“I was able to buy whatever I needed while I was cultivating poppy right after Taliban’s regime collapsed,” says Amanullah, a farmer from the Northern Balkh province in Afghanistan. He adds, “I am not satisfied by my government, because they don’t let us cultivate poppy anymore while farmers are freely cultivating it in the south of the country, isn’t it a paradox?”

Amanullah is just one example of out of thousands Afghan farmers who used to earn considerable amounts by cultivating poppy, mostly during and after the Taliban regime.

The farmers say that poppy plants grow bigger and faster and they earn more from them compared to other plants. This could be one of the major reasons for the large poppy cultivation in the country.
Afghanistan is known to be the greatest illicit opium producer in the world. In addition to opiates, this country is also the largest producer of Cannabis (mostly hashish) in the world, although a fatwa (religious judgment) was issued by Muslim clerics claiming that opium production is in contrary to the Sharia law.

In 2014, according to the United Nations Office on Drugs and Crime (UNODC) poppy cultivation reached a record breaking high in Afghanistan. The report outlines that the total cultivation area was about 22400 hectares which constitutes a 7% increase compared to 2013! Preventative measures were undertaken by a number of Afghan and Non-Afghan Counter-Narcotics Organizations since the removal of Taliban in 2001. The US has spent over 7 billion USD to eradicate poppy farming, however, most of the money seems to have gone into the pockets of the Taliban and local warlords.

To counteract the drug trafficking, Afghanistan’s government has attempted to arrest several well-know drug traffickers. So far with limited success and it would seem that foreign support is much needed in these matters.

Why Afghanistan?

There are several reasons why it usually failed to eradicate poppy in Afghanistan; the two followings are the major reasons why poppy is soared in this country:

1. Corruption in the administration of Afghanistan
2. Lack of security

Experts say that a much broader approach is needed to combat poppy farming .Otherwise it is hard to prevent it when a large number of people are addicts.

80 percent of the global opium production is supplied from Afghanistan’s Helmand province; the province is known the South Asian Nation’s largest opium-producing province. There are an unusually high amount of Taliban fighters there and thus it is a challenge for central government to combat the poppy farming there.

In the northern province of Balkh, where opium cultivation is said to have collapsed to zero, there is evidence that farmers have turned to hashish instead and the number of hashish smokers is on the rise. So the move away from poppy has sadly not been for the better.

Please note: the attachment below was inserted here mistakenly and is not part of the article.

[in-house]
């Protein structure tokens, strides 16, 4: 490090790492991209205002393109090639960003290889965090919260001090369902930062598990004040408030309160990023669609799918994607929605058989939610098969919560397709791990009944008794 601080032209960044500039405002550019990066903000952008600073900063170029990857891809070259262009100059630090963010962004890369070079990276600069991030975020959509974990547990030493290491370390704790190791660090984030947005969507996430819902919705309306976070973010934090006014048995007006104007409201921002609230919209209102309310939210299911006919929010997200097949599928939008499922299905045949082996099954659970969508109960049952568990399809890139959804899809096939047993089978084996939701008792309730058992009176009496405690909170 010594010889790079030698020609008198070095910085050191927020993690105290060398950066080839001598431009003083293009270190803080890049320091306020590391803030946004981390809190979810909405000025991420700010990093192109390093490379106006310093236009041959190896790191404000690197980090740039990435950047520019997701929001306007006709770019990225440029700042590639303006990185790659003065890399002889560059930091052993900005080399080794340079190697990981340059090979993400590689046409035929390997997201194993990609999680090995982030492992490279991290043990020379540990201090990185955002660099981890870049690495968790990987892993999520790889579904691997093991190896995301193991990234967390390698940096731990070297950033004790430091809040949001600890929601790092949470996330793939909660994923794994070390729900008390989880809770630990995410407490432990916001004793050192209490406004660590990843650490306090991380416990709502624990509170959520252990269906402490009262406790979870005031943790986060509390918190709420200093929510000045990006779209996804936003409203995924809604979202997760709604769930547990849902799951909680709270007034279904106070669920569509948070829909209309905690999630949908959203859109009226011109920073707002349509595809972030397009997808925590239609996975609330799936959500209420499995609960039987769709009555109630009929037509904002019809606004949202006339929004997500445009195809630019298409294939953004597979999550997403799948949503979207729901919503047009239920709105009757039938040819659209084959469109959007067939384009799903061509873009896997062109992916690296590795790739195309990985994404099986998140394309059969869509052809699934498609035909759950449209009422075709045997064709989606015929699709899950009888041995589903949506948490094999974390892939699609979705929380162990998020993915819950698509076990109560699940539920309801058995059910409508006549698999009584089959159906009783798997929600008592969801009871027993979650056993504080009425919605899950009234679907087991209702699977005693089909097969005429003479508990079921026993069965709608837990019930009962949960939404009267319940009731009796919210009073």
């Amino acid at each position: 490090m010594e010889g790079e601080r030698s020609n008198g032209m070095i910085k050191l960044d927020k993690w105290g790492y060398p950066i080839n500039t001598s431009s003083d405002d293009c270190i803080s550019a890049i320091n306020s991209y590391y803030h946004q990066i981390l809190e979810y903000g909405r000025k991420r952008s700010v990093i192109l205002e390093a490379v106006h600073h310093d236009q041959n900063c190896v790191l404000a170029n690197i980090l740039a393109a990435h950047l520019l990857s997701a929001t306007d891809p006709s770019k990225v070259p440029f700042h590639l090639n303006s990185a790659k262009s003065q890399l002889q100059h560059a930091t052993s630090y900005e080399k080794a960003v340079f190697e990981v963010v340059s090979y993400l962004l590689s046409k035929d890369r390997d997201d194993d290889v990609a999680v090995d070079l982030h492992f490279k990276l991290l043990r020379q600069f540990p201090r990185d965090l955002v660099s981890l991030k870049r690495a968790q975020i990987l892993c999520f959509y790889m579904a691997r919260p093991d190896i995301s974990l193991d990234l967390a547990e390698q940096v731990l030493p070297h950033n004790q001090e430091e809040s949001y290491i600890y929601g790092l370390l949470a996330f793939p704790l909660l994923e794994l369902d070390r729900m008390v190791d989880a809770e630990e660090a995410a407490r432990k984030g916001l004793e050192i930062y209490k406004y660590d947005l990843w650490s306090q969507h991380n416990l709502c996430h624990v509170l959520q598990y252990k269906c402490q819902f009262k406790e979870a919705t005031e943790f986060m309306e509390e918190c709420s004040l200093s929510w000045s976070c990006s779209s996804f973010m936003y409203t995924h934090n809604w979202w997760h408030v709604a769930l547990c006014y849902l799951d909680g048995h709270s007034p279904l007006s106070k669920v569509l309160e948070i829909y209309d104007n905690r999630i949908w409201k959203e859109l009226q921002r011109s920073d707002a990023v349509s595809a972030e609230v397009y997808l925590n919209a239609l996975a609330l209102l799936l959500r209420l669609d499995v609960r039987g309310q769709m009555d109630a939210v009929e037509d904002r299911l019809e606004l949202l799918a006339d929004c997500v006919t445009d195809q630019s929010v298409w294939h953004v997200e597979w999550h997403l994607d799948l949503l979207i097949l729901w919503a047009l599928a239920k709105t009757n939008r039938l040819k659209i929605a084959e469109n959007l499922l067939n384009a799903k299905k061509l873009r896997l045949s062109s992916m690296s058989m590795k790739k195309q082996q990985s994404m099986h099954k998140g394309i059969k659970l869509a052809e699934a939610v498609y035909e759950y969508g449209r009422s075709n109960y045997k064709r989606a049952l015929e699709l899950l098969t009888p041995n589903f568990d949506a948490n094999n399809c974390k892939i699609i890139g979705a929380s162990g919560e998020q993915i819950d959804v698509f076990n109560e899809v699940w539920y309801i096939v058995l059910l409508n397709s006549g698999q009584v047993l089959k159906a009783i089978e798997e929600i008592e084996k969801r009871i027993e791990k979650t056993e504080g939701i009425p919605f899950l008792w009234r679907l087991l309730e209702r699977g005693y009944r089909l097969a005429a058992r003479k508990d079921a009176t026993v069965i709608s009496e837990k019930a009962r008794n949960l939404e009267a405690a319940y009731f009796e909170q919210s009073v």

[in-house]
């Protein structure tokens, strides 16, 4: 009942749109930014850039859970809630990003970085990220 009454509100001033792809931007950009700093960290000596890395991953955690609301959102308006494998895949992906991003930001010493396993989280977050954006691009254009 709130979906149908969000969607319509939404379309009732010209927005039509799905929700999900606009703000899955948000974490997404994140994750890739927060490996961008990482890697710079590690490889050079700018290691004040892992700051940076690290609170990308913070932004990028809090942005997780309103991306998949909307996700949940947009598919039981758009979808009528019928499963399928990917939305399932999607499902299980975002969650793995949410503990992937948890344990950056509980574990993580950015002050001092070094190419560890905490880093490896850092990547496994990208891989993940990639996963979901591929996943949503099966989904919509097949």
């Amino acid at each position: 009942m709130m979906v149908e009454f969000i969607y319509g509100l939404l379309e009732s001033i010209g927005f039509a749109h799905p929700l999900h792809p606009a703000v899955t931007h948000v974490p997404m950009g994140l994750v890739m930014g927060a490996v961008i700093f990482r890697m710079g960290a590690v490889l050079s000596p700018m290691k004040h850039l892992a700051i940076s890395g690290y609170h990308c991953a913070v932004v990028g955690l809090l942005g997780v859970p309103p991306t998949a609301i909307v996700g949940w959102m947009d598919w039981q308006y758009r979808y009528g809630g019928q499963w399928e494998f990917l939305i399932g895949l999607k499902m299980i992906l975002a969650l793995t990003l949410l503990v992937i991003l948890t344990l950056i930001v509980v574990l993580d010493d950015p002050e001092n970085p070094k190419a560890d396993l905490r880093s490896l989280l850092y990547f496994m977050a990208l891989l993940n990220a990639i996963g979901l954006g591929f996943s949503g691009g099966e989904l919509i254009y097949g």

Providing alternative livelihoods

The development of alternative livelihoods for Afghan poppy growers is an important element of current counter-narcotics strategy, which includes an incentive scheme known as the ‘Good Performance Initiative‘, set up to reward villages for moving away from opium. The scheme argues that because other crops often face pitfalls such as the absence of distributors, domestic demand or consistent prices abroad, the international community should help Kabul to set up an agency, modeled on the Canadian Wheat Board, that would purchase crops from farmers at consistent prices, and market and distribute them internationally. While Afghan farmers will not receive substantial income from cultivating saffron it could be a good alternative to poppy. Some provinces like Herat have already switched to growing it and have witnessed positive results.

In 1974 a different approach was undertaken by the US in Turkey. They began licensing poppy cultivation for the purpose of producing morphine, codeine, and other legal opiates. Legal factories were built to replace the illegal ones. Farmers registered to grow poppies, and they paid taxes.

Why not add Afghanistan to this list? The only good arguments against doing so—as opposed to the silly “it just doesn’t work like that” arguments—are technical: the weak or nonexistent bureaucracy will be no better at licensing poppy fields than at destroying them, or that some of the raw material will still fall into the hands of the drug cartels. Ultimately the key is to seriously reform the corrupt bureaucracy and legalize part of the poppy production.